Green Bookkeeping

‘Green’ Bookkeeping Shows Real Business Costs. In 2010, Puma pioneered a new form of corporate reporting. The German sportswear company produced an environmental profit and loss account, which estimated the company and its supply chain to have caused €145m of environmental damage that year, relative to €202m of net profit.

In other words, if Puma expensed the costs to the environment of its activities and those of its suppliers, earnings would fall by more than two-thirds.

Conventional bookkeeping allows companies to ignore such damage. The activities of Puma’s supply chain involve a number of environmental and social costs, such as the chemical pollution of waterways via the dumping of untreated wastewater.

But because these costs are imposed on outside parties, and therefore fall outside the scope of suppliers’ P&Ls, there is no obligation to quantify or expense them. Instead, they go unrecorded and are borne by the rest of us.

This is what economists call market failure. Companies are not forced to pay their full costs, leading to socially inefficient outcomes – and the results are all too apparent. In China, the global centre for textile production, the government acknowledges that nearly half of the rivers are so contaminated with hazardous chemicals as to be unsuitable for human contact; Greenpeace, the environmental group, estimates the proportion is much higher.

Evidence suggests that Puma and its supply chain are not unusual. The activities of the largest 3,000 public companies globally are estimated to cause environmental damage equal to 50 per cent of combined earnings.

The same fundamental issue is triggering a parallel debate at a macroeconomic level. Chinese gross domestic product includes the output of the factories polluting its rivers, the necessary clean-up projects and the medical expenses of the villagers poisoned by lead, mercury and arsenic. It ignores the associated loss of life, livelihoods and ecological vitality.

The patent absurdity of using this as a guide to public policy has led to the formation of a number of alternative, broader conceptions of progress. Such ideas are slowly seeping into public discourse and policy formation around the world.

Chinese agencies, for instance, attempted to calculate a “green GDP”. Despite the results ultimately being blocked by the government, the idea survives. Pilot emissions trading schemes are in place, 74 cities have been forced to publish real time air quality data and companies in polluting industries made to procure “compulsory insurance” to ensure they can provide compensation to victims of the damage they inflict.

In China and elsewhere, political and regulatory threats to “business as usual” are rising. Privatisation of profits and socialisation of costs is increasingly unacceptable to the public and the principle of the polluter pays has gained widespread policy acceptance, in theory if not yet in practice.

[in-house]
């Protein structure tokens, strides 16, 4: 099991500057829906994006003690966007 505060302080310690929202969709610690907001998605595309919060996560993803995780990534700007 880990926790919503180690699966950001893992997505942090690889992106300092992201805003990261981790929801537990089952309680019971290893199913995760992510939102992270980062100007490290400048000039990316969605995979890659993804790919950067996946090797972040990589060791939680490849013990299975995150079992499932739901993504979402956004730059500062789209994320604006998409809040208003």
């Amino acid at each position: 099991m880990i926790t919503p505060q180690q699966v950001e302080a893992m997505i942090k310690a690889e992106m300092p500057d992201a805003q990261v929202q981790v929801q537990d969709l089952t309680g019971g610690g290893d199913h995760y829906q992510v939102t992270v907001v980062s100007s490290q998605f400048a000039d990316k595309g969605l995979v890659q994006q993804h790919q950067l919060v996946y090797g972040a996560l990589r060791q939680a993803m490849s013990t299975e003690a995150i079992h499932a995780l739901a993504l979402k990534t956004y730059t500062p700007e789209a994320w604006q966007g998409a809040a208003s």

The consequence is that the ability of the private sector to externalise costs is waning. Companies in numerous jurisdictions are already forced to pay for the most obvious aspects of their environmental damage through carbon taxes and cap and trade schemes, as well as emissions charges. To combat the threat they pose to public health, tobacco and alcohol producers and retailers are being regulated more onerously. In future, such state intervention is likely to broaden in scope and deepen in nature, be it to expand emissions schemes to more sectors and pollutants, or to target excessive fat, salt and sugar content through taxes or caps.

These threats present clear business risks to a very wide range of companies and industries. Executives and investors need to consider these as core business and investment issues.

Corporates ought to act pre-emptively to mitigate these risks by managing and reducing external costs wherever possible, and long-term investors ought to encourage and demand they do so. Not doing so means running the risk of losing long-term social licenses to operate.

Quantifying external costs is a powerful step in this direction. Puma’s 2010 environmental P&L is the first step of three that will attempt to incorporate the environmental, social and economic impacts of the company and its supply chain. The final version should represent a pioneering set of full cost accounts that allow managers to identify risks, audit the supply chain and take remedial action.

Putting a monetary value on external costs is particularly useful, since this allows companies to incorporate thinking about how to alleviate them directly into existing financial and operational systems.

Momentum is gathering behind such initiatives. Next year, a dozen companies are reported to be joining Puma in publishing EP&Ls and creating an industry coalition to push for broader adoption.

More widespread calculation and disclosure of environmental and social impacts – even at the margin and far short of Puma’s ambitious effort – should be welcomed and encouraged by long-term investors attempting to identify franchises that are well positioned for coming challenges.

Jack Nelson

First published in the Financial Times on Monday 24 June 2013

 

Download a PDF of this article >


Investment terms 

View our list of investment terms to help you understand the terminology within this document.

Important information

This material is for general information purposes only. It does not constitute investment or financial advice and does not take into account any specific investment objectives, financial situation or needs. This is not an offer to provide asset management services, is not a recommendation or an offer or solicitation to buy, hold or sell any security or to execute any agreement for portfolio management or investment advisory services and this material has not been prepared in connection with any such offer. Before making any investment decision you should conduct your own due diligence and consider your individual investment needs, objectives and financial situation and read the relevant offering documents for details including the risk factors disclosure. Any person who acts upon, or changes their investment position in reliance on, the information contained in these materials does so entirely at their own risk.